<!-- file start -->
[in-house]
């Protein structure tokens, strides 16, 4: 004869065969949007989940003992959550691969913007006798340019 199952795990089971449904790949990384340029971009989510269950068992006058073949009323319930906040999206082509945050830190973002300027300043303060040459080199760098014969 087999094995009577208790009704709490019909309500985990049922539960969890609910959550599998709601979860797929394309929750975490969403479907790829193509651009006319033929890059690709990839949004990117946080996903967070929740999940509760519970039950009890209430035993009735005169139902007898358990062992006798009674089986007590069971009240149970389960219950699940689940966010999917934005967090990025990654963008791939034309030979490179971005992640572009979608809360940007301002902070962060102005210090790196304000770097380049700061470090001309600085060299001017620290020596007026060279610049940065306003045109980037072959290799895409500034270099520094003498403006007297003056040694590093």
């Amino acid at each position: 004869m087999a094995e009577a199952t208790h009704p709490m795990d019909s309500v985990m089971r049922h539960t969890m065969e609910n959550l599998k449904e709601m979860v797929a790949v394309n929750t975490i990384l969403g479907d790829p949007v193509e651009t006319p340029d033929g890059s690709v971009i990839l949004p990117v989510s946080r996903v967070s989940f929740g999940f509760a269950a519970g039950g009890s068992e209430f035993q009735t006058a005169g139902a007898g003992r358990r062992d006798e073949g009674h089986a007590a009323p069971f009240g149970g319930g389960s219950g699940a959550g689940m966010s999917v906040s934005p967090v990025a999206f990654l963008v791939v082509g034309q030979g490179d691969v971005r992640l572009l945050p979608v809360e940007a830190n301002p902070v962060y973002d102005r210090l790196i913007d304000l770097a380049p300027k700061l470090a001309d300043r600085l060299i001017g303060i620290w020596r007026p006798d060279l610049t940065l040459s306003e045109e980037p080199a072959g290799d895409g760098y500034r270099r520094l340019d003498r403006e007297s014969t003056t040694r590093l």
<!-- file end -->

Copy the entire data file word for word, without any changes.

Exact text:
[in-house]
């Protein structure tokens, strides 16, 4: 004869065969949007989940003992959550691969913007006798340019 199952795990089971449904790949990384340029971009989510269950068992006058073949009323319930906040999206082509945050830190973002300027300043303060040459080199760098014969 087999094995009577208790009704709490019909309500985990049922539960969890609910959550599998709601979860797929394309929750975490969403479907790829193509651009006319033929890059690709990839949004990117946080996903967070929740999940509760519970039950009890209430035993009735005169139902007898358990062992006798009674089986007590069971009240149970389960219950699940689940966010999917934005967090990025990654963008791939034309030979490179971005992640572009979608809360940007301002902070962060102005210090790196304000770097380049700061470090001309600085060299001017620290020596007026060279610049940065306003045109980037072959290799895409500034270099520094003498403006007297003056040694590093």
């Amino acid at each position: 004869m087999a094995e009577a199952t208790h009704p709490m795990d019909s309500v985990m089971r049922h539960t969890m065969e609910n959550l599998k449904e709601m979860v797929a790949v394309n929750t975490i990384l969403g479907d790829p949007v193509e651009t006319p340029d033929g890059s690709v971009i990839l949004p990117v989510s946080r996903v967070s989940f929740g999940f509760a269950a519970g039950g009890s068992e209430f035993q009735t006058a005169g139902a007898g003992r358990r062992d006798e073949g009674h089986a007590a009323p069971f009240g149970g319930g389960s219950g699940a959550g689940m966010s999917v906040s934005p967090v990025a999206f990654l963008v791939v082509g034309q030979g490179d691969v971005r992640l572009l945050p979608v809360e940007a830190n301002p902070v962060y973002d102005r210090l790196i913007d304000l770097a380049p300027k700061l470090a001309d300043r600085l060299i001017g303060i620290w020596r007026p006798d060279l610049t940065l040459s306003e045109e980037p080199a072959g290799d895409g760098y500034r270099r520094l340019d003498r403006e007297s014969t003056t040694r590093l």